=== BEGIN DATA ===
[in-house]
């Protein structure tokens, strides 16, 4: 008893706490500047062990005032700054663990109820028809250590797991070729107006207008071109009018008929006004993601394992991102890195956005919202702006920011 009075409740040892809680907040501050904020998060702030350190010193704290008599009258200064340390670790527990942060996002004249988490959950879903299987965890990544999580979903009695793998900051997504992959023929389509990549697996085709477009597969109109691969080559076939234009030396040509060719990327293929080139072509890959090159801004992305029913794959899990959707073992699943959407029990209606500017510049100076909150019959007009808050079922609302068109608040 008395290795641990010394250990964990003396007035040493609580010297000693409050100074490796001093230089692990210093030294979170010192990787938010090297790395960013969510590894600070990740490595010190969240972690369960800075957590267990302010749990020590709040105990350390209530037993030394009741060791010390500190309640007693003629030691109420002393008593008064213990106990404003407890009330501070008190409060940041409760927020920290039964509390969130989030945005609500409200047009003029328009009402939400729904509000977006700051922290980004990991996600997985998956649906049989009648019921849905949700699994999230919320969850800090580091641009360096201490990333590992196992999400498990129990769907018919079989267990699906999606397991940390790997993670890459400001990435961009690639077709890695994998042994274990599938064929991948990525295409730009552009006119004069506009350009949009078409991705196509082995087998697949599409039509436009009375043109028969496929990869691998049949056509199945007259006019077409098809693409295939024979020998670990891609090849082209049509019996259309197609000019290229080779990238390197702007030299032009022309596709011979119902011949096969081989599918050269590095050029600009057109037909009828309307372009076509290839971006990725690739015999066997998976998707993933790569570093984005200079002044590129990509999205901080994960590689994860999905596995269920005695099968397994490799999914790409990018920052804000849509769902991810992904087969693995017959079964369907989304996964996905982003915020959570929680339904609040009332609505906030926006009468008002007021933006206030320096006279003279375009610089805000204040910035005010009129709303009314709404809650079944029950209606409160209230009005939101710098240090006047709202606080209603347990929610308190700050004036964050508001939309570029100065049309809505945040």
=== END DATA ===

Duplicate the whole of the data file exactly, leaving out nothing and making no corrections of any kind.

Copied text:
[in-house]
């Protein structure tokens, strides 16, 4: 008893706490500047062990005032700054663990109820028809250590797991070729107006207008071109009018008929006004993601394992991102890195956005919202702006920011 009075409740040892809680907040501050904020998060702030350190010193704290008599009258200064340390670790527990942060996002004249988490959950879903299987965890990544999580979903009695793998900051997504992959023929389509990549697996085709477009597969109109691969080559076939234009030396040509060719990327293929080139072509890959090159801004992305029913794959899990959707073992699943959407029990209606500017510049100076909150019959007009808050079922609302068109608040 008395290795641990010394250990964990003396007035040493609580010297000693409050100074490796001093230089692990210093030294979170010192990787938010090297790395960013969510590894600070990740490595010190969240972690369960800075957590267990302010749990020590709040105990350390209530037993030394009741060791010390500190309640007693003629030691109420002393008593008064213990106990404003407890009330501070008190409060940041409760927020920290039964509390969130989030945005609500409200047009003029328009009402939400729904509000977006700051922290980004990991996600997985998956649906049989009648019921849905949700699994999230919320969850800090580091641009360096201490990333590992196992999400498990129990769907018919079989267990699906999606397991940390790997993670890459400001990435961009690639077709890695994998042994274990599938064929991948990525295409730009552009006119004069506009350009949009078409991705196509082995087998697949599409039509436009009375043109028969496929990869691998049949056509199945007259006019077409098809693409295939024979020998670990891609090849082209049509019996259309197609000019290229080779990238390197702007030299032009022309596709011979119902011949096969081989599918050269590095050029600009057109037909009828309307372009076509290839971006990725690739015999066997998976998707993933790569570093984005200079002044590129990509999205901080994960590689994860999905596995269920005695099968397994490799999914790409990018920052804000849509769902991810992904087969693995017959079964369907989304996964996905982003915020959570929680339904609040009332609505906030926006009468008002007021933006206030320096006279003279375009610089805000204040910035005010009129709303009314709404809650079944029950209606409160209230009005939101710098240090006047709202606080209603347990929610308190700050004036964050508001939309570029100065049309809505945040």